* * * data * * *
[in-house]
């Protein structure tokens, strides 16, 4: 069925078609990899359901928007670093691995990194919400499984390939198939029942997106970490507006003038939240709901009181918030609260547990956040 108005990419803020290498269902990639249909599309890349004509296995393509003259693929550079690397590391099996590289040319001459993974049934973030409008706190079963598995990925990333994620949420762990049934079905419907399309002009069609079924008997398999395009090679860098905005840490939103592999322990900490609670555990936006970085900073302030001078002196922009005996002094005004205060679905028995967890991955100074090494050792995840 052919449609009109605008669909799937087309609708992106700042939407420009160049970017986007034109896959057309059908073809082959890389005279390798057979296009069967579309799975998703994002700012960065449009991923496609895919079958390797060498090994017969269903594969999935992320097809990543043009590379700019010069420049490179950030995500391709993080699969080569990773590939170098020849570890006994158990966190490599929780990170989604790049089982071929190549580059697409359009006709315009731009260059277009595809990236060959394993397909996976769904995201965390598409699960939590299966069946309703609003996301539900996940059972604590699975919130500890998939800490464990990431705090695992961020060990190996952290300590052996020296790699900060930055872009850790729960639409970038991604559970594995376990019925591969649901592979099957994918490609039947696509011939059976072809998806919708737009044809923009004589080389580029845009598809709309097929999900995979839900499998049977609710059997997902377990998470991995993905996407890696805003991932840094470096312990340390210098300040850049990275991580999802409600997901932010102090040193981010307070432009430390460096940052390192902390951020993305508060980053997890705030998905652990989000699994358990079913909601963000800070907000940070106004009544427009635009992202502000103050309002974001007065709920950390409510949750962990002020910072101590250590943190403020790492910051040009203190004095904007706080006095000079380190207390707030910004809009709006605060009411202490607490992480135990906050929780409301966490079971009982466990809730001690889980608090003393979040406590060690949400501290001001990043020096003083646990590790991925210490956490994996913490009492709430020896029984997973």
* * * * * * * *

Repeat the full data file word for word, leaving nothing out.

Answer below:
[in-house]
């Protein structure tokens, strides 16, 4: 069925078609990899359901928007670093691995990194919400499984390939198939029942997106970490507006003038939240709901009181918030609260547990956040 108005990419803020290498269902990639249909599309890349004509296995393509003259693929550079690397590391099996590289040319001459993974049934973030409008706190079963598995990925990333994620949420762990049934079905419907399309002009069609079924008997398999395009090679860098905005840490939103592999322990900490609670555990936006970085900073302030001078002196922009005996002094005004205060679905028995967890991955100074090494050792995840 052919449609009109605008669909799937087309609708992106700042939407420009160049970017986007034109896959057309059908073809082959890389005279390798057979296009069967579309799975998703994002700012960065449009991923496609895919079958390797060498090994017969269903594969999935992320097809990543043009590379700019010069420049490179950030995500391709993080699969080569990773590939170098020849570890006994158990966190490599929780990170989604790049089982071929190549580059697409359009006709315009731009260059277009595809990236060959394993397909996976769904995201965390598409699960939590299966069946309703609003996301539900996940059972604590699975919130500890998939800490464990990431705090695992961020060990190996952290300590052996020296790699900060930055872009850790729960639409970038991604559970594995376990019925591969649901592979099957994918490609039947696509011939059976072809998806919708737009044809923009004589080389580029845009598809709309097929999900995979839900499998049977609710059997997902377990998470991995993905996407890696805003991932840094470096312990340390210098300040850049990275991580999802409600997901932010102090040193981010307070432009430390460096940052390192902390951020993305508060980053997890705030998905652990989000699994358990079913909601963000800070907000940070106004009544427009635009992202502000103050309002974001007065709920950390409510949750962990002020910072101590250590943190403020790492910051040009203190004095904007706080006095000079380190207390707030910004809009709006605060009411202490607490992480135990906050929780409301966490079971009982466990809730001690889980608090003393979040406590060690949400501290001001990043020096003083646990590790991925210490956490994996913490009492709430020896029984997973």